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5 Tips For Working From Home

5 Tips For Working From Home

So you started working from home? Congratulations. You have taken a step toward freeing yourself from the powers that be and have grabbed the bull by the horns. Rest assured, working from home is one of the best experiences you’ll ever have, but keep in mind working from home is exactly how it sounds – “work”. While you may now be your own boss that also means you’re responsible for all your actions and will have no one to lean on. You will sink or swim. It may sound scary, but if you put in the effort, you’ll be just fine, and here are a handful of tips that have helped me to stay productive.

1. WAKE UP!

That’s right, don’t just sleep in all day. That’s one of the cardinal sins of working from home. Don’t think that without a commute you can sleep till 10am, 11am, or later. In fact, it’s because you have no commute that you should be eager to be up. Set your alarm, have that morning shower, and take a whiff of a cup of fresh coffee, and know that every moment you’re awake you have the potential to be earning. So while the former you would be stuck in traffic or cramped inside a subway car, the new you should be communicating with clients or catching up on work.

2. OPEN THE BLINDS

This step took me a while to figure out. When working from home it’s hard to let go of that cubicle mentality. For those who don’t know what I’m talking about it’s when you’re used not seeing sunlight for 8 or more hours behind the tall confines of your cubicle. It can be easy to begin feeling like a vampire when your blinds are shut and all hours of the day seemingly blend together. Once I started opening the blinds and receiving fresh sunlight it was such a boost in motivation. It’s a clear reminder as to why you left the workplace to begin with and haven’t decided to look back.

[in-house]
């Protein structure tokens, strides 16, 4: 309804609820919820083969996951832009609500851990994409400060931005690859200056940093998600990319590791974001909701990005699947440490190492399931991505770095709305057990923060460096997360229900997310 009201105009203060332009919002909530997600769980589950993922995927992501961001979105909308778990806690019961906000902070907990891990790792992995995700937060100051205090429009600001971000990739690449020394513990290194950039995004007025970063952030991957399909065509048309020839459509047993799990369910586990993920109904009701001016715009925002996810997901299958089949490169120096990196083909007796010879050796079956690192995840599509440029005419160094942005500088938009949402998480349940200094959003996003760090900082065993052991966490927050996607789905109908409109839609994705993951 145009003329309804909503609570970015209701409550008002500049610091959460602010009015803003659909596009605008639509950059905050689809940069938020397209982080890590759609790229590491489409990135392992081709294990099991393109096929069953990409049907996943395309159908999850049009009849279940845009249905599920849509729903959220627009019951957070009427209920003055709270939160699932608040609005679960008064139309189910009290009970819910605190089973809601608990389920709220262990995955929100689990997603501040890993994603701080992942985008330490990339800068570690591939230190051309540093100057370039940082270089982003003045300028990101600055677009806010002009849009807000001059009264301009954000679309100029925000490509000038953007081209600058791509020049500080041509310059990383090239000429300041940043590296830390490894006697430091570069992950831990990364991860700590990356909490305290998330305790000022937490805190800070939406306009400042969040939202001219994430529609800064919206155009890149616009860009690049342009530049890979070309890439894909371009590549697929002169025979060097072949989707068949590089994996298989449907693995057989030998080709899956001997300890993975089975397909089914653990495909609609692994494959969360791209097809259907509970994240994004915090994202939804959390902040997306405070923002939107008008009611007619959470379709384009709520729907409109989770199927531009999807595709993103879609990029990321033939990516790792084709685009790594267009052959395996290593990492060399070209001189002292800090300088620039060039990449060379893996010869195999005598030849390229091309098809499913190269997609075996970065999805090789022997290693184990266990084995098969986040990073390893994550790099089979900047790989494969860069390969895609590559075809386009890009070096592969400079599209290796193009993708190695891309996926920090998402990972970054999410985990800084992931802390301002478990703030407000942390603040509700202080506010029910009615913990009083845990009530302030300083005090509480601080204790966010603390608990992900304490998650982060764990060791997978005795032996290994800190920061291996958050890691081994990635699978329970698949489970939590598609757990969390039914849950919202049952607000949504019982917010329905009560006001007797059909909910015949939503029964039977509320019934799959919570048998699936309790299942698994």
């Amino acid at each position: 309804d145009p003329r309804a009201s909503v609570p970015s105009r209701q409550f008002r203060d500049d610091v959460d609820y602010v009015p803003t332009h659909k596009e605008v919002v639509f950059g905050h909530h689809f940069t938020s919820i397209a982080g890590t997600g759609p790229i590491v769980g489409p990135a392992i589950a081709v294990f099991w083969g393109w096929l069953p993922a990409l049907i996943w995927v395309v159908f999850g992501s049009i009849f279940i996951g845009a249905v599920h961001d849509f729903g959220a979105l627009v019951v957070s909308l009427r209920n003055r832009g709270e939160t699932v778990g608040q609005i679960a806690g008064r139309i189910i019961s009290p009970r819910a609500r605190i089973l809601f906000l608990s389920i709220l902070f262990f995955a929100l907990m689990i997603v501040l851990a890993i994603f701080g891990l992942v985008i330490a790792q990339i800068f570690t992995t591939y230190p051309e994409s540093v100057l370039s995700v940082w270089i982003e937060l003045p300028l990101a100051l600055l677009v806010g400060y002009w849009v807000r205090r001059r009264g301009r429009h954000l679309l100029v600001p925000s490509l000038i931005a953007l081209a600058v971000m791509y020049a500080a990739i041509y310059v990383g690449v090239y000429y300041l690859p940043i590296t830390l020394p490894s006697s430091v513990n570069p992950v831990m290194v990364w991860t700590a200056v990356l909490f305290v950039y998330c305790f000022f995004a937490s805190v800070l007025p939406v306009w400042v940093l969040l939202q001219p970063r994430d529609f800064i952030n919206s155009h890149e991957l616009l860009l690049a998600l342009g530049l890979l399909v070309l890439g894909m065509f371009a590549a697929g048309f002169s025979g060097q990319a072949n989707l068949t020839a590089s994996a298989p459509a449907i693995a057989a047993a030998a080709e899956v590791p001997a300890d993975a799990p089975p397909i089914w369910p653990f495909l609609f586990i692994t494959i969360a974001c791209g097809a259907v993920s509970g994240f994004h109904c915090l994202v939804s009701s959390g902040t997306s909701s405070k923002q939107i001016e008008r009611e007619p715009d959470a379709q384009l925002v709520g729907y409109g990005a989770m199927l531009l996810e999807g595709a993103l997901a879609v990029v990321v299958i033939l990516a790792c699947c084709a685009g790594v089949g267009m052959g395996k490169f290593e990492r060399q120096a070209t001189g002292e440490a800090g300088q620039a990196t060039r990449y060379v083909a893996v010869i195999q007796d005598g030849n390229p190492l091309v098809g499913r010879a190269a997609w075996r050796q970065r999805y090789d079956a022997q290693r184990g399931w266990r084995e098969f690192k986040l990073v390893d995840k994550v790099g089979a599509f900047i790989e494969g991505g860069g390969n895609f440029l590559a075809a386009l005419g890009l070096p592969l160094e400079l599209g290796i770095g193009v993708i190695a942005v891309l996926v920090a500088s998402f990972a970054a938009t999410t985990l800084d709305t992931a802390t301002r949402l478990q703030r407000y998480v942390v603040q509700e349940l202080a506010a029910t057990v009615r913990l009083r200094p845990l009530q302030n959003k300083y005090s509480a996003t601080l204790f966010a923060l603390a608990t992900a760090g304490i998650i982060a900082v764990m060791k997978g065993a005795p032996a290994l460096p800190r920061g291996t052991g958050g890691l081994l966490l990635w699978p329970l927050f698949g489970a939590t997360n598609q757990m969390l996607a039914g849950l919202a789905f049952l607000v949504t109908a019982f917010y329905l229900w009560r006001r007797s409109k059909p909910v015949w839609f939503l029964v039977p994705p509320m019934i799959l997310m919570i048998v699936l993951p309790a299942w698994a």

3. GET ORGANIZED

It doesn’t matter what job you’re doing from home – staying organized is crucial. It’s easy to lose receipts, forget appointments, and keeping track of even the simplest of things. Everyone is different, but I always keep a to-do list handy so I can prioritize what I need to do, for example, me writing this blog post; it was in my to-do list since last week. If you are familiar with Google Drive it can be easy to keep a calender or manage a document there so it is always accessible to you whether you are traveling with your phone, online, or need to share it with someone.

4. NETWORK

Believe it or not, there are people just like you working from home and more than likely working the same job. It’s a big world out there and you may have a question or two. There’s no shame in asking for help once in awhile and when you do have questions you should look for a blog or message board for guidance. One of my favorite online sites is Quora but there are others like Meetup where you can meet all types of professionals in your area over a cup of coffee or perhaps a beer. Making friends in the world of working from home can be of great advantage to you. Who knows, maybe they’ll pass you work they can’t find time for or introduce you to more people just like you. The opportunities are endless and you should explore each one.

5. KNOW YOUR FINANCES

If you didn’t already know, working from home most likely means you’re working as a 1099 contract worker. What does this mean? It means you work for yourself and not as an employee. Unfortunately, it also means you’ll be paying taxes every quarter, instead of once a year (January 15, April 15, June 15, & October 15). The in’s and out’s can be a little complicated at times, but you should educate yourself on what is tax deductible for your new business and how much you can expect to owe. Usually, if you have a home office there is a deductible for that, depending on the size of the space you are using. Not to mention, supplies like printer ink, paper, and other office supplies are also deductible as office expenses. When you meet a client for lunch 50% of that is also deductible. Keep in mind there are limitations and not everything you do can count as a tax deductible and are most likely personal expenses. My best suggestion is to do some research or speak with an accountant. Personally, I keep all my expenses organized through FreshBooks. It’s easy to use, even if you’re a beginner, and for a small monthly fee you’ll know what your expenses look like month-to-month and can plan your taxes and budget accordingly.